Have you experienced taking a refreshing cold bath when suddenly, the shower water gets hot because somebody flushed the toilet? You know it isn’t a coincidence, but why does flushing the toilet affect the shower?
This incident happens when you have an older plumbing system, particularly a trunk-and-branch configuration. Flushing the toilet siphons the cold water away from your shower faucet, causing the hot water in the plumbing to come in and replace the lost fluid.
But don’t fret; this article has the explanation and solution to this problem.
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Why Flushing the Toilet Changes Shower Water Temperature
If the water becomes too hot in the shower when the toilet is flushed, it’s because the cold water is moving to the toilet tank for a refill. As a result, the water temperature of the other fixture in use—the shower—momentarily changes.
The traditional trunk-and-branch design is the common culprit. This plumbing configuration consists of a large pipe connected to the main supply line, commonly ¾ inch in diameter.
This large pipe is the trunk that runs from one end of the house to another, with smaller pipes typically of ½ or ⅜ inch in diameter branching out towards fixtures to deliver water.
The pipes for different fixtures are interconnected. Therefore, when one unit requires cold water, like when the toilet tank is refilled after flushing, the cold water in the plumbing system will temporarily decrease in amount and pressure, affecting the shower’s water temperature.
- One solution to this problem is to increase the pipes’ diameter, as the amount of water available in the trunk-and-branch plumbing system will determine the coolness or hotness of the shower.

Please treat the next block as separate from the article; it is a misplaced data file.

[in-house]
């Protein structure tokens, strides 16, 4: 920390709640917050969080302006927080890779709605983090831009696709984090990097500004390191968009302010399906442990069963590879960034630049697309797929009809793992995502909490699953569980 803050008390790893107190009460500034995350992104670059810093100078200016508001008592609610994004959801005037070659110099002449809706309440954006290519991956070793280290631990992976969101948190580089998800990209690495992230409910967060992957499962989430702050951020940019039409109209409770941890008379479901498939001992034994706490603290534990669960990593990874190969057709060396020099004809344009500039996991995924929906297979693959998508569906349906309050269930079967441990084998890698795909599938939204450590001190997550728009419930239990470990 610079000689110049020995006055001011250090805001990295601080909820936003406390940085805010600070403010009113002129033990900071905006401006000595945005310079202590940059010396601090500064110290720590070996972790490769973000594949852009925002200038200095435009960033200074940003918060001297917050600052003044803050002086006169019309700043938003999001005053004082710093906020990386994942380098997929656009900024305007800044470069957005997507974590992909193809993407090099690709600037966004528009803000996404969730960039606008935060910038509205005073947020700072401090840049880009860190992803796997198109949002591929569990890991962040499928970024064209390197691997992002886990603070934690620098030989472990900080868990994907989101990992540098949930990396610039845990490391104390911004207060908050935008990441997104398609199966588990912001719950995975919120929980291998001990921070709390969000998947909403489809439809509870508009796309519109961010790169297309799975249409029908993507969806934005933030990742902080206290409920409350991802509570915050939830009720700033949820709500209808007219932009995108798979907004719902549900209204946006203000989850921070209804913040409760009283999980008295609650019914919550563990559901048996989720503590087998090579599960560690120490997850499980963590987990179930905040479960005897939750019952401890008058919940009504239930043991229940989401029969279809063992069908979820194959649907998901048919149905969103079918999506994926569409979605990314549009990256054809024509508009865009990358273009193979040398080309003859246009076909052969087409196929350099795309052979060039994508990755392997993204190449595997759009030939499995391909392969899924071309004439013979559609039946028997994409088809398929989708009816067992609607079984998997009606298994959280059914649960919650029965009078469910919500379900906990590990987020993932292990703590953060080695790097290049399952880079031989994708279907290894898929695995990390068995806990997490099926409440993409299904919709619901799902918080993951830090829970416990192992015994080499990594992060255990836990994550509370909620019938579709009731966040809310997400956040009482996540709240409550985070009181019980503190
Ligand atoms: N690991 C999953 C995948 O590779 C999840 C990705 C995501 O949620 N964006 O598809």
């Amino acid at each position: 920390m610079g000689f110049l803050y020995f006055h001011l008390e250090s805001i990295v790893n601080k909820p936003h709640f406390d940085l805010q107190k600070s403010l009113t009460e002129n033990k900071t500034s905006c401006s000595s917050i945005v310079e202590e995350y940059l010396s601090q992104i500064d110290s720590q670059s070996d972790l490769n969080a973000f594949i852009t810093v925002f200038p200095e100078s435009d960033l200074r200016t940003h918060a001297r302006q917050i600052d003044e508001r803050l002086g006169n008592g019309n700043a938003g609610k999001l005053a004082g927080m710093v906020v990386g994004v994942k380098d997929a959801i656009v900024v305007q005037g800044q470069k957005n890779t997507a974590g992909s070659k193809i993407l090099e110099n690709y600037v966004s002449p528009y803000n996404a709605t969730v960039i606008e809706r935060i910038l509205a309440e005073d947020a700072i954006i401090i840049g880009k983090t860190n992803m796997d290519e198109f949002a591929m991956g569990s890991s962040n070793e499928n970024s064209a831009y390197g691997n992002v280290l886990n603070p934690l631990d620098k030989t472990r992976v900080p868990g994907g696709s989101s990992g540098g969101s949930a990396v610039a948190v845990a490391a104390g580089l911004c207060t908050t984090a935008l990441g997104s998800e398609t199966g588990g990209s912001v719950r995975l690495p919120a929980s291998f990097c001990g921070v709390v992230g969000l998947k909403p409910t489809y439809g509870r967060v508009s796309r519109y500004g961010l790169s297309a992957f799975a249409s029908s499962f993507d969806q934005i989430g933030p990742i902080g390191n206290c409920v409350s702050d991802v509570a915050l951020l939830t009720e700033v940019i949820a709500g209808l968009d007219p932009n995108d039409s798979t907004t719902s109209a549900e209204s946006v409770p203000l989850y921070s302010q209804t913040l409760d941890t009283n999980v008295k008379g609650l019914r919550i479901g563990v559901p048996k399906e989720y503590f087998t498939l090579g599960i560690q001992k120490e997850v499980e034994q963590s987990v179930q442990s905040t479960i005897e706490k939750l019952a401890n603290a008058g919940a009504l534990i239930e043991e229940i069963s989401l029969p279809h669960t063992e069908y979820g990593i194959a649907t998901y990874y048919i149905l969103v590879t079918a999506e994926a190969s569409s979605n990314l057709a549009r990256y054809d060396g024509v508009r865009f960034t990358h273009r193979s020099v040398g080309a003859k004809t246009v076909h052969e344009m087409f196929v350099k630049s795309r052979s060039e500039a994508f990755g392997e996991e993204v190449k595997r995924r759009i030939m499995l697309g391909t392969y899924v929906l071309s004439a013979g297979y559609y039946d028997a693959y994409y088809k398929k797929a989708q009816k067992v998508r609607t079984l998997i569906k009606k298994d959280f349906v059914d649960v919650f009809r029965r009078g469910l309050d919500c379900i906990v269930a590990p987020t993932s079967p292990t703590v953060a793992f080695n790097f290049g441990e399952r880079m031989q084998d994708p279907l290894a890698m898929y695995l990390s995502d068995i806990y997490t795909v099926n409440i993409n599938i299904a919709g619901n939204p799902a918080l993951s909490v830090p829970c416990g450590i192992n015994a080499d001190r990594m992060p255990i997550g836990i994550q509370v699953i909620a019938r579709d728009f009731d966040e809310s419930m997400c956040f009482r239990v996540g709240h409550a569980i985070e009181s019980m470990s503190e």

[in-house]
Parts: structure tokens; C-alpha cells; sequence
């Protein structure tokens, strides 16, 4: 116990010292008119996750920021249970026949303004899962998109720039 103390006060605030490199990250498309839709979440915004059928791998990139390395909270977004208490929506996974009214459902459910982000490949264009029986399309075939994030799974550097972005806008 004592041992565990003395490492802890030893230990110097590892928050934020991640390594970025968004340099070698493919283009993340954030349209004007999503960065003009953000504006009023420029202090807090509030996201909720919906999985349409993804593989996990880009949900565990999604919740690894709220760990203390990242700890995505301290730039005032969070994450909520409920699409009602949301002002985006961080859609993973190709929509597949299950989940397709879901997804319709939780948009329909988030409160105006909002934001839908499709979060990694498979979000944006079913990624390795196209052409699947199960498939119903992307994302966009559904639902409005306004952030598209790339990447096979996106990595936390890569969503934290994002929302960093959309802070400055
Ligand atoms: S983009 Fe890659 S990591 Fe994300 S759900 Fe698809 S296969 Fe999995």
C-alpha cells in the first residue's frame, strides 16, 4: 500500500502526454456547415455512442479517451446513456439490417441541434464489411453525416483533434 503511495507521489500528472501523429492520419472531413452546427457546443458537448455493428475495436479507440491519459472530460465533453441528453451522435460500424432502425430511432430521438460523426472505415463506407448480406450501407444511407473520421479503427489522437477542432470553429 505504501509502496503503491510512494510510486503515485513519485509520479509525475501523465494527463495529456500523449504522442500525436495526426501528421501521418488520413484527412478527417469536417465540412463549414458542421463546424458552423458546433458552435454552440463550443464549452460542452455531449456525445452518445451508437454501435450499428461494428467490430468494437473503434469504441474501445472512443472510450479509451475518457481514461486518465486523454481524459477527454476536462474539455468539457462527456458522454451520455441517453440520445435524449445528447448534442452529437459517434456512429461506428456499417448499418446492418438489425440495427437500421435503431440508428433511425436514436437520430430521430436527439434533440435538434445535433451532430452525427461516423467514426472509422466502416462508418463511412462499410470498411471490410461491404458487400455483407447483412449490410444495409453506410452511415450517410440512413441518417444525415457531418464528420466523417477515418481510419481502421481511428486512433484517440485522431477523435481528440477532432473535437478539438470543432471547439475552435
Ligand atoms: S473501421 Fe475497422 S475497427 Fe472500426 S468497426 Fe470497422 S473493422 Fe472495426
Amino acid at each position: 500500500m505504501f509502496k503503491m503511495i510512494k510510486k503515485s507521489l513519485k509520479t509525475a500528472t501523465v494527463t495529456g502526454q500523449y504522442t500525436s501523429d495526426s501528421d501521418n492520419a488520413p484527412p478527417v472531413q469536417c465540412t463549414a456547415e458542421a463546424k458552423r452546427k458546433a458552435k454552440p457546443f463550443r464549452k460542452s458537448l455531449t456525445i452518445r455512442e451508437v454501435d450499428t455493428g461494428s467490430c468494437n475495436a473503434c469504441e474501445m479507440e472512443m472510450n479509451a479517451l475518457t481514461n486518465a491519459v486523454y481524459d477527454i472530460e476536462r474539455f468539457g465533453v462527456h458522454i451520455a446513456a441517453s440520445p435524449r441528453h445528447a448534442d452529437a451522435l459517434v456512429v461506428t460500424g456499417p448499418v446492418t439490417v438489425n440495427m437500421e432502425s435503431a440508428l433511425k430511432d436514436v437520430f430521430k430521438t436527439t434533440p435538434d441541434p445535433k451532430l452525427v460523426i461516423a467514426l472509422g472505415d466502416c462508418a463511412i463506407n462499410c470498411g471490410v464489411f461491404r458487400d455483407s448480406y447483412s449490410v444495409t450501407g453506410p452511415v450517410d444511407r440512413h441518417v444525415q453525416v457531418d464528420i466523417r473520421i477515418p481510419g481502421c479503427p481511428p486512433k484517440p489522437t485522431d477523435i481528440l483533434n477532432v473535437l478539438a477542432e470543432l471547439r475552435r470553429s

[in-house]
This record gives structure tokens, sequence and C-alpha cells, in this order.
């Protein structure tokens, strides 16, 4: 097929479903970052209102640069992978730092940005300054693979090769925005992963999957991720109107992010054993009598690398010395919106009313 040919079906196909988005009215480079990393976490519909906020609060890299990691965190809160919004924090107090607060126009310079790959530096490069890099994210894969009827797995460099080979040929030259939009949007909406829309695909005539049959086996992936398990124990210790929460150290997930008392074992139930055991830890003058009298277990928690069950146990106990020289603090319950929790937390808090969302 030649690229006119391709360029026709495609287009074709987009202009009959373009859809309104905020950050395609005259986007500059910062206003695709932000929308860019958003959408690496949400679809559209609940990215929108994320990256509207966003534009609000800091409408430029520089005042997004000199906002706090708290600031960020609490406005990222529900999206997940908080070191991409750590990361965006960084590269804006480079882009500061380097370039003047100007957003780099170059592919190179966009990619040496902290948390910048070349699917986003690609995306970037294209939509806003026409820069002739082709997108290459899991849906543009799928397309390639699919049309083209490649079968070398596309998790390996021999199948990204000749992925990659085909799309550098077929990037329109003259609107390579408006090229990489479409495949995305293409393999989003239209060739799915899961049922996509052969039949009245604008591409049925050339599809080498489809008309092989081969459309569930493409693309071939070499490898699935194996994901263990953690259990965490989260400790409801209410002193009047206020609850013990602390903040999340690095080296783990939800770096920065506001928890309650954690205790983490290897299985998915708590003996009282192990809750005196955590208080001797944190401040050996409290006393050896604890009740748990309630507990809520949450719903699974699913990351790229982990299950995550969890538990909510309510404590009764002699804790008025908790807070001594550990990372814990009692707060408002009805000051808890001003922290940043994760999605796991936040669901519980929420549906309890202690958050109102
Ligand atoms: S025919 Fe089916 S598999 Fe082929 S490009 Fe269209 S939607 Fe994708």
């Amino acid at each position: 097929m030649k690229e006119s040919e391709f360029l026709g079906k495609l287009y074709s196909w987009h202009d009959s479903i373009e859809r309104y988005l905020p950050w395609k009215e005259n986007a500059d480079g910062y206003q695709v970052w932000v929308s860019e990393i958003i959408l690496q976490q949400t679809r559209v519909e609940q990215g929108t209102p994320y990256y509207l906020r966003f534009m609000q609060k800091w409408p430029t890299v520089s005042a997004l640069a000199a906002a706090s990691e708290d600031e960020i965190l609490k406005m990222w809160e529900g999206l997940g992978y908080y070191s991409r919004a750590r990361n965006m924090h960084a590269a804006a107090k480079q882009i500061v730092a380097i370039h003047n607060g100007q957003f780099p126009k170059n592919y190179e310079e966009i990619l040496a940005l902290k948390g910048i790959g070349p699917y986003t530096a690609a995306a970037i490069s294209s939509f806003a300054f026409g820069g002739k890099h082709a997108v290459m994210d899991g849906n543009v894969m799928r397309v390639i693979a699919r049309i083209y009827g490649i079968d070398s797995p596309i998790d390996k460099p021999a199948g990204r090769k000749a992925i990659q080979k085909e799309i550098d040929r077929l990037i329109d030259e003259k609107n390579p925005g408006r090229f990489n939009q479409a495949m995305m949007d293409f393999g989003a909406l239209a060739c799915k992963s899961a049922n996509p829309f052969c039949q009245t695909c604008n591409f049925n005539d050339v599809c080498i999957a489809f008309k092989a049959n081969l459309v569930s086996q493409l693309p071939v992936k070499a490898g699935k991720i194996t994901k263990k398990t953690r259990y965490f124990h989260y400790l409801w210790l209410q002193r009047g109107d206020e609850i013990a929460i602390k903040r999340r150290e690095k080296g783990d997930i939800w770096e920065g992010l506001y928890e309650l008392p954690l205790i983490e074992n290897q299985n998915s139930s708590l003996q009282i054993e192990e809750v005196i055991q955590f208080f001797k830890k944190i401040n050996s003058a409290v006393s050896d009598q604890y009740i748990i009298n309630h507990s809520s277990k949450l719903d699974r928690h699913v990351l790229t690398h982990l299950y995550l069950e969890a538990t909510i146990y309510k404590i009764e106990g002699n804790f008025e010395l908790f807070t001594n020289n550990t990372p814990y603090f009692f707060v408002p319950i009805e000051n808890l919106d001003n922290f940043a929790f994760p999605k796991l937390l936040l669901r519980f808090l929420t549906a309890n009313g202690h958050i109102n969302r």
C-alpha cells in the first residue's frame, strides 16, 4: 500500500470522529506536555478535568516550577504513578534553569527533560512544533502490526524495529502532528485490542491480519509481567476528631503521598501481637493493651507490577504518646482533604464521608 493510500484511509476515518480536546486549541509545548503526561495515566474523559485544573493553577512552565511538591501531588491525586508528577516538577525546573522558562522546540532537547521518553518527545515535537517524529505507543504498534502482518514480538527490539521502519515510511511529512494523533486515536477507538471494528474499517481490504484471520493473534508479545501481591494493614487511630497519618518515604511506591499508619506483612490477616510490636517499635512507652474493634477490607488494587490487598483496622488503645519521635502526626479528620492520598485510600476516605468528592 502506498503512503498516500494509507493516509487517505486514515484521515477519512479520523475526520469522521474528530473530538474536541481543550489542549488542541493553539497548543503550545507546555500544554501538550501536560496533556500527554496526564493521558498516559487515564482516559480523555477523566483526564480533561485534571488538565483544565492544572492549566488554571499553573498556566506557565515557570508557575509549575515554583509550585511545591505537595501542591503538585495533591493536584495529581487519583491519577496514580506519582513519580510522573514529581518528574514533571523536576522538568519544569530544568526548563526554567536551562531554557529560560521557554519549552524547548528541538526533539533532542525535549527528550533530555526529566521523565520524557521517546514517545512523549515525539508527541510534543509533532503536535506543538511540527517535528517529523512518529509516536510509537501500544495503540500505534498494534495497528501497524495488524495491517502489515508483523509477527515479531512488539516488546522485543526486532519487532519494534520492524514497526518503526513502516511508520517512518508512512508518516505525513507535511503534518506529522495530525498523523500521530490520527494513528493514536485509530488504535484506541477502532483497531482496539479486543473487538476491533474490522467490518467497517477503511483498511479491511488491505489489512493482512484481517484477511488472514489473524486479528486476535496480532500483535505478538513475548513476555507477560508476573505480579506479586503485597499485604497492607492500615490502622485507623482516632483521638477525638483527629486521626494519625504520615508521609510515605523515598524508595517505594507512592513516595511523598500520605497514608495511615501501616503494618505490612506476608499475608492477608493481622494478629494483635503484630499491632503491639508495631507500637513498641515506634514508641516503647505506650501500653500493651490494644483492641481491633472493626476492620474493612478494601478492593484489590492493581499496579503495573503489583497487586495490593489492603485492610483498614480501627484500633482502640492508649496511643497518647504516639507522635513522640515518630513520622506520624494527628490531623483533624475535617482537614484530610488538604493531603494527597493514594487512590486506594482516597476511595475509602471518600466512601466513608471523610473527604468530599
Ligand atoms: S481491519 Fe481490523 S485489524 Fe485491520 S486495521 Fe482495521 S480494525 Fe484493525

So, if there is more water available to the fixtures, stabilizing the temperature will be possible because there would still be cold water left even after an amount goes to the refilling toilet.
- Another way to prevent hot water from entering the shower when you flush is to plan your plumbing system effectively beforehand. A home-run manifold configuration has smaller independent pipes that are ⅜ inches in diameter with shut-off valves that are connected to each fixture.
With this system at home, the toilet and the shower won’t “steal” cold water from each other, since the pipes are not interconnected.
If you want to transform your trunk-and-branch into a home-run manifold, we recommend discussing it with a professional plumber, since it’s a lot of work (and money, too!). But if you seek simple troubleshooting, continue reading below for some tips.
How Else Can You Solve This?
As we mentioned, the trunk-and-branch plumbing system is traditional. If your house is old, you might have this configuration. Upgrading your plumbing can be rigorous and expensive, so plan and budget effectively with the plumber’s help.
In the meantime, we listed manageable solutions that may work for your shower to prevent scalding from a sudden flow of hot water.
- Don’t flush the toilet while showering. The easiest way to keep water in the shower from turning hot is to not use or flush the toilet while you take a bath.
- Lessen toilet tank water flow. While this will make the refill time slower than usual, closing the toilet’s shut-off valve a bit may help prevent shower water temperature fluctuations. However, this should only be a temporary solution, as the lack of tank water may make flushing inefficient.
- Upgrade to an efficient toilet. A more effective way of lessening the toilet tank’s required water is to upgrade to an efficient fixture that requires less water to flush (such as a 1.28-gallon unit).
- Install a thermostatic mixing valve (TMV). If you never want to make your shower water hotter even when flushing the toilet, invest in a thermostatic mixing valve. It regulates the water temperature by mixing cold and hot liquids to ensure comfort and safety.
Why does flushing the toilet affect the shower? Flushing makes the shower water hot because in older plumbing like the trunk-and-branch configuration, the pipes that supply water to the fixtures are integrated.
Interconnected pipes cause cold water to be siphoned when you flush the toilet, temporarily taking the cold water from the system. In return, the shower is left with hot water, and you have to wait for a while for the preferred temperature to come back.
I’m Paulk Webb, and I work as a writer for Saveourwaterrebates. I’m happy to put in the time and effort to conduct market research to identify the most pressing issues faced by households concerning their plumbing. Feel free to check out our guides to get the most informed recommendations for how to solve your problems.